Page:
Aloiampelos tenuior (Haw.) Klopper & Gideon F.Sm.
Aloe tenuior, Aloe tenuior var. tenuior
Aloiampelos tenuior, formerly known as Aloe tenuior, is a bushy succulent that forms up to 10 feet (3 m) tall clumps. The leaves are tufted at the ends of branches. They are grayish-green with tiny white teeth along the margins. An unusually large woody rootstock usually forms on the ground at the base of the plant. Flowers are bright yellow and borne on slender, unbranched racemes and are. They appear throughout the year, but especially in winter.
USDA hardiness zone 9b to 11b: from 25 °F (−3.9 °C) to 50 °F (+10 °C).
How to Grow and Care
Due to their hardiness and the wide range of flower colors, these slender succulents have become popular ornamental plants in South African gardens. The commoner species (such as the more widespread Aloes of the Eastern Cape) are increasingly grown in gardens overseas too.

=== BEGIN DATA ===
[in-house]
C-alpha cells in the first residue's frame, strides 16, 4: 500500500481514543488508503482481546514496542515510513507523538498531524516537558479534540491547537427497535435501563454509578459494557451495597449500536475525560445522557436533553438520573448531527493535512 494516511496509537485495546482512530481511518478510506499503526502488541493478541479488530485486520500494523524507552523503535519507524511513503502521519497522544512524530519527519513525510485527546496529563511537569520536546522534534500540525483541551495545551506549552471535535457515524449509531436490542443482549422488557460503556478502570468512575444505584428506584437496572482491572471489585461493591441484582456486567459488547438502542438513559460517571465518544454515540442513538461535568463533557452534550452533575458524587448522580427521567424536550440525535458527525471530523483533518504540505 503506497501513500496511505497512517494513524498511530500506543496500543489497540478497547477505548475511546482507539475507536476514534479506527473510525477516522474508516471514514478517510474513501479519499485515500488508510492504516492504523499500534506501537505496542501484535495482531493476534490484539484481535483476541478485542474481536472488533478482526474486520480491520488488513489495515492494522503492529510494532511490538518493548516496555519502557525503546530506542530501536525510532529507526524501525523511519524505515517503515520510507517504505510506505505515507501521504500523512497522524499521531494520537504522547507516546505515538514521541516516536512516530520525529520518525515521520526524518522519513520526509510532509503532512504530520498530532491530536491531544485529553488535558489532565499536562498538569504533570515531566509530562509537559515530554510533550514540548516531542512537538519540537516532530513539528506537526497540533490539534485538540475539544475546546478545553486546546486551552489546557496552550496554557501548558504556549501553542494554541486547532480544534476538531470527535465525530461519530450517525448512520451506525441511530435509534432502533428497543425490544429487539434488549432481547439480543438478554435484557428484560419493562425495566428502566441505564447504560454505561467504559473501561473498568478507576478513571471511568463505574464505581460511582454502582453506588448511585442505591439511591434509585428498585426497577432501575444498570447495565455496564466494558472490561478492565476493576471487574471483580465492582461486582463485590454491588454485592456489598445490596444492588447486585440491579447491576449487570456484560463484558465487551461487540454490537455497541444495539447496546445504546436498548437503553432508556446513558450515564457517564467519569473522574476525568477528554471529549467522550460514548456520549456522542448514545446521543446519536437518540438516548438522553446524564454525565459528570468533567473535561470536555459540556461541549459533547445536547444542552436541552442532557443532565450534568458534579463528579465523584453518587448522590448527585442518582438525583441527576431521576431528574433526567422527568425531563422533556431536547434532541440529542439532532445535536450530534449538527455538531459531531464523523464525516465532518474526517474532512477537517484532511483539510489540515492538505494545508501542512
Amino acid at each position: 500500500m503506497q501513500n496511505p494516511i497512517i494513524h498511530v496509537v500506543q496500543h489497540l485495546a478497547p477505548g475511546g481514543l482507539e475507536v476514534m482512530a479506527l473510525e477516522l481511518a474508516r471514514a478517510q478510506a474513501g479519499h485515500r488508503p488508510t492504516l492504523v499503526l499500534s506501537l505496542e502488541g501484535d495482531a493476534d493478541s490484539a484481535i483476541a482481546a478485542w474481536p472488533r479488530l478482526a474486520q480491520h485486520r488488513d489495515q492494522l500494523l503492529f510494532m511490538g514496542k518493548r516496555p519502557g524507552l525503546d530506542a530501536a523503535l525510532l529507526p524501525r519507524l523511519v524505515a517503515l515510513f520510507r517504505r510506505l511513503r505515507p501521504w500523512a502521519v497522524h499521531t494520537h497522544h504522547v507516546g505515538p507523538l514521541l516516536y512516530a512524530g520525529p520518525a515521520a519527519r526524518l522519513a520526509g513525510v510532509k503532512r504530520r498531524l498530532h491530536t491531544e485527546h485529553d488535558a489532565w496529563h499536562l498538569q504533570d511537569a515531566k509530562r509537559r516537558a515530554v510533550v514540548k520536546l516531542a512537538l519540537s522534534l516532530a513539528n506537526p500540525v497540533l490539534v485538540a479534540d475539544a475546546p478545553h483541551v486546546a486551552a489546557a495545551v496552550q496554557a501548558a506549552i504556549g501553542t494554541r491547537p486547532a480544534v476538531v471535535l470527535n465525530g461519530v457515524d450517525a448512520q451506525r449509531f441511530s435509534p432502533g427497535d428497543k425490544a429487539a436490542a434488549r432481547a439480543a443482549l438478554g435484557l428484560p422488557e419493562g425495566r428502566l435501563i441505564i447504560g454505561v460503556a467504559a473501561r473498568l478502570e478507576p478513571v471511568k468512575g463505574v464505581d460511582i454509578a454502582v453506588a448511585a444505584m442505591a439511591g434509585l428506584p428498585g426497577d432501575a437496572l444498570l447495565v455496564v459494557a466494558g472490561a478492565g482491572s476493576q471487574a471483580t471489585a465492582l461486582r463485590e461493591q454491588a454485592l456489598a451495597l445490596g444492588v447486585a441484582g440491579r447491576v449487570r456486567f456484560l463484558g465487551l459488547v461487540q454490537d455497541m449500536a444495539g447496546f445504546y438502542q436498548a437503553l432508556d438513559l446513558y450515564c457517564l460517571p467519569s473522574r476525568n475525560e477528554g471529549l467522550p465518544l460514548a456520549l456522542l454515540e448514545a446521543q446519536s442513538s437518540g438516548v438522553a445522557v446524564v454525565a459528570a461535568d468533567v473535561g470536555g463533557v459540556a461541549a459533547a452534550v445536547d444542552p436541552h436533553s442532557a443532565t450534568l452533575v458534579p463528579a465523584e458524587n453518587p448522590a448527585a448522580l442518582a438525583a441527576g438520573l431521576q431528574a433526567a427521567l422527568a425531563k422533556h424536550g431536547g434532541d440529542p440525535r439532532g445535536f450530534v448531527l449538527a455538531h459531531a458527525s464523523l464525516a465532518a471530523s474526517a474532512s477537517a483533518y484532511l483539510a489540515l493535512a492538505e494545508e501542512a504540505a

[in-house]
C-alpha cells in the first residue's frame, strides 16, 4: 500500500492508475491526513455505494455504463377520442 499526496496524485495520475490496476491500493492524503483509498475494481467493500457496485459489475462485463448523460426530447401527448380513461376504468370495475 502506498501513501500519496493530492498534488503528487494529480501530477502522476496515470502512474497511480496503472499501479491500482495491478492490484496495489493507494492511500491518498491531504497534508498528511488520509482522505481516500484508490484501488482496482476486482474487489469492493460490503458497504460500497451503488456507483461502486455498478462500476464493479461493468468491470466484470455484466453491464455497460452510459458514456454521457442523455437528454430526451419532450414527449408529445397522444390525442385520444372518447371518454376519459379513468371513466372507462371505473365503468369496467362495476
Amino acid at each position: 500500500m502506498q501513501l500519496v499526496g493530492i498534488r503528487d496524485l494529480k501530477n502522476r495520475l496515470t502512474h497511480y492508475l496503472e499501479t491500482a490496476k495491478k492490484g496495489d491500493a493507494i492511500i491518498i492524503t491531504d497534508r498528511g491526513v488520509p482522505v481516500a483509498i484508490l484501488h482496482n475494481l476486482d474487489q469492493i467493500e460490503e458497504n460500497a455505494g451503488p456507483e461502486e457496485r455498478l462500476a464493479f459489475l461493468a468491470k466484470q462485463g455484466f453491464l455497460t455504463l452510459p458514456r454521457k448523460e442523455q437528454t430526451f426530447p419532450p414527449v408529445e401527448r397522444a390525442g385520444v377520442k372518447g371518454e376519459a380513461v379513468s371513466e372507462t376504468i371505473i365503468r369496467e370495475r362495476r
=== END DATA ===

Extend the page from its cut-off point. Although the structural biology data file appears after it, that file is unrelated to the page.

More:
Climbing Aloes require a sunny, well-drained position and are particularly suitable for rockeries. The taller, climbing species are commonly planted along fences and boundaries where they grow up through the surrounding foliage. However, the lower, rambling species are better suited for rockeries, slopes, or terraces, which they will naturally cascade down over.
See more at How to Grow and Care for Climbing Aloes.
Native to the grasslands and thickets of the Eastern Cape, Kwazulu Natal, and Mpumalanga, South Africa.
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